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Lisa Loving The Skanner News
Published: 28 August 2013

artsDuring the current commemoration of Martin Luther King and his 'I Have a Dream' speech, critics are drawing attention to the difference between the idealized King we revere today and King, the man. A new play at Portland Center Stage, "The Mountaintop," focuses squarely on the latter. First produced in 2010 by Katori Hall -- and already considered a classic -- this two-person show features Rodney Hicks as King and Natalie Paul as a maid at the Lorraine Motel who brings him a cup of coffee on the night before his assassination.
The Skanner News spoke with Hicks about the play, the man, and society today.

The Skanner News: Mr. Hicks the last time we spoke with you, it was about your performance as Curly in the PCS production of Oklahoma! It was an all-Black show, and the point of it was really that staging was truer to the history of Oklahoma than most people have ever thought about. Now we're talking about a play called, "The Mountaintop." Can you speak to the history of this show? What is it about and why is it important?
Rodney Hicks: Katori Hall, a native of Memphis who is an amazing playwright and also actress herself, she wrote this play for her mother, really in a sense. Her mother was 15 years old at the time of Martin Luther King's last speech and she couldn't go because her mother said, "They're going to bomb the church." (Hall says today that her mother always regretted the decision not to attend King's sermon)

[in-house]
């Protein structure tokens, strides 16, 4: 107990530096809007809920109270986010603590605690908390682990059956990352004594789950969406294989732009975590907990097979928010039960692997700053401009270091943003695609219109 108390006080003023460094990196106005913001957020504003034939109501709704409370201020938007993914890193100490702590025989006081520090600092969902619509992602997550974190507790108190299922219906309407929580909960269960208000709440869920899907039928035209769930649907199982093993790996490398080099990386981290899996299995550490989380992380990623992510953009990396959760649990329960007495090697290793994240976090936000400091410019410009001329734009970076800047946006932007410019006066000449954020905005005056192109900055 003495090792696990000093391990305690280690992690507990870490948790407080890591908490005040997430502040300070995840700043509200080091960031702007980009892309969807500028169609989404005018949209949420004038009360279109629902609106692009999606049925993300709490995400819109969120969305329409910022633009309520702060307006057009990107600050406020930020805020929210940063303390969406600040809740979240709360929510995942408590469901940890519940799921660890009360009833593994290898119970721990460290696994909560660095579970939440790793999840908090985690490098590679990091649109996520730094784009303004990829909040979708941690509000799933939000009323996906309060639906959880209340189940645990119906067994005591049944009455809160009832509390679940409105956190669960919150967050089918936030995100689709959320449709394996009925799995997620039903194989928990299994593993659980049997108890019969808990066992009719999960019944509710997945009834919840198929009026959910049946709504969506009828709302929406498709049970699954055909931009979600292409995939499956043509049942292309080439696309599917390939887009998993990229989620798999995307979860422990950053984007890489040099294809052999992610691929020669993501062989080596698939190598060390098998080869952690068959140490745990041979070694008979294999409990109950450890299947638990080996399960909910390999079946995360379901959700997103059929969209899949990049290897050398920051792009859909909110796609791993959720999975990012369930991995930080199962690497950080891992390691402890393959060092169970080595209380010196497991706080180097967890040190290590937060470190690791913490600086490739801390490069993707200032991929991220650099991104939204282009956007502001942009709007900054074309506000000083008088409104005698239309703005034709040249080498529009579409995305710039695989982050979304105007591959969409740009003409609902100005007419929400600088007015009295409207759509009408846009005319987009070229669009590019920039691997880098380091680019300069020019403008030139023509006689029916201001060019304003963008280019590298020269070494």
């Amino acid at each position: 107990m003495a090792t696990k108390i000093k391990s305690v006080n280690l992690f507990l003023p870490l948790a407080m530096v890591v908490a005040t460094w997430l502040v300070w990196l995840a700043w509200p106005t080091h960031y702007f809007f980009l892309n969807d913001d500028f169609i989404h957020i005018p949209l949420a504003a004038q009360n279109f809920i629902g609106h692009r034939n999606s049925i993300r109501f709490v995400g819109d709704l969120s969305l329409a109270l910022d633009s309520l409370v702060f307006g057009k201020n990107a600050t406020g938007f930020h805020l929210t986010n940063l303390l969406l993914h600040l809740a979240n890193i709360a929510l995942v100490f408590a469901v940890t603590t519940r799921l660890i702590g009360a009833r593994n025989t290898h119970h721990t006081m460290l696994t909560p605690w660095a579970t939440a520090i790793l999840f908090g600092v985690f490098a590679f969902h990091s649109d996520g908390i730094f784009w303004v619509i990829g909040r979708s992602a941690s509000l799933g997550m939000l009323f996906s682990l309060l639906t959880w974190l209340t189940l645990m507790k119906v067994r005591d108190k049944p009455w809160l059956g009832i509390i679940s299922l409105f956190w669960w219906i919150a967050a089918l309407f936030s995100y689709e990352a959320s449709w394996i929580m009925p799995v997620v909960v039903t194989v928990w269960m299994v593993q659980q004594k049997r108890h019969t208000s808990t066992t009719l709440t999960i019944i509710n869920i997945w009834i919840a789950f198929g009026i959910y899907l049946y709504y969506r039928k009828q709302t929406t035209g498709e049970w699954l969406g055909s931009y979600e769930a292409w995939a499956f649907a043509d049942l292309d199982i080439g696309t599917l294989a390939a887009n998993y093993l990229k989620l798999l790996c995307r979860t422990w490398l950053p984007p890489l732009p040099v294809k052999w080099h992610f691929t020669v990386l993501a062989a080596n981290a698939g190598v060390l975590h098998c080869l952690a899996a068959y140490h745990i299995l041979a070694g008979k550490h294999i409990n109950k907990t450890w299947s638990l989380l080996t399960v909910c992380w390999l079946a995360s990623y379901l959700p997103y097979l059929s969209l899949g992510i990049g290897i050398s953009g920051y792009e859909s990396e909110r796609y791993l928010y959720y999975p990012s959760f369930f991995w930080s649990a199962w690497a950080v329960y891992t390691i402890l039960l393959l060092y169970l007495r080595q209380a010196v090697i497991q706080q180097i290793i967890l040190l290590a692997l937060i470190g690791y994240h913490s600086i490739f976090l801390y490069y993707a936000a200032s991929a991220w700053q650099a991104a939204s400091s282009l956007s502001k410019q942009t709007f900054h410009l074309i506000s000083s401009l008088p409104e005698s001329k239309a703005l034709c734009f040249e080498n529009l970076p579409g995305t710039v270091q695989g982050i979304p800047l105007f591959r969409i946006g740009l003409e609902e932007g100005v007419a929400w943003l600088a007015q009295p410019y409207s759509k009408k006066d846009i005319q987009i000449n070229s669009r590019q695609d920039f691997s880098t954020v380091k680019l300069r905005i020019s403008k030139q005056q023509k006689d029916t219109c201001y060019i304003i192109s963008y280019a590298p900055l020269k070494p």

So the play was a legacy for her mother in a sense -- but also, bigger than that, King himself. In short she wanted to create a piece that wasn't about the 'god,' or the mythical being who we've made King to be (and rightfully so). She wanted to examine who would he be like as a human, and how can we see him as a man who puts his pants on the same way, who was this really ordinary man who did extraordinary things -- and that is really the crux of the play.
It's not the 'I Have a Dream' King; it's a more radical King, it's "warts and all," basically, and not this Christ-like figure which we have made him to be.
We have to remember that night in history, that night before his assassination, and everything leading up to it — he had dissention in his own movement, and not just the FBI and everything like that. Also he was suffering from depression, because of all the mounting pressures, being away from his family so much. So we are seeing King there.

TSN: And this is King at the Lorraine Motel, in Memphis, in 1968, the night before his assassination. Have you ever been to the Lorraine Motel?
RH: Yes I have!

TSN: Talk about that a little. Why is that moment in time so important? Because I have a feeling that a lot of people agree that, actually, the fate of the whole planet was changed. I think it is fair to say that.
RH: Absolutely.
You know there was so much leading up to his night before – he was receiving death threats already, and they were putting on the radio, that night before, where he was staying. Also on that night before, he and some friends were all planning to go to a soul food dinner. Just before the bullet was fired, as he stood with friends on the motel balcony, the last thing King said was about that planned dinner: "Make sure they play Precious Lord Take My Hand." The last words he said in public.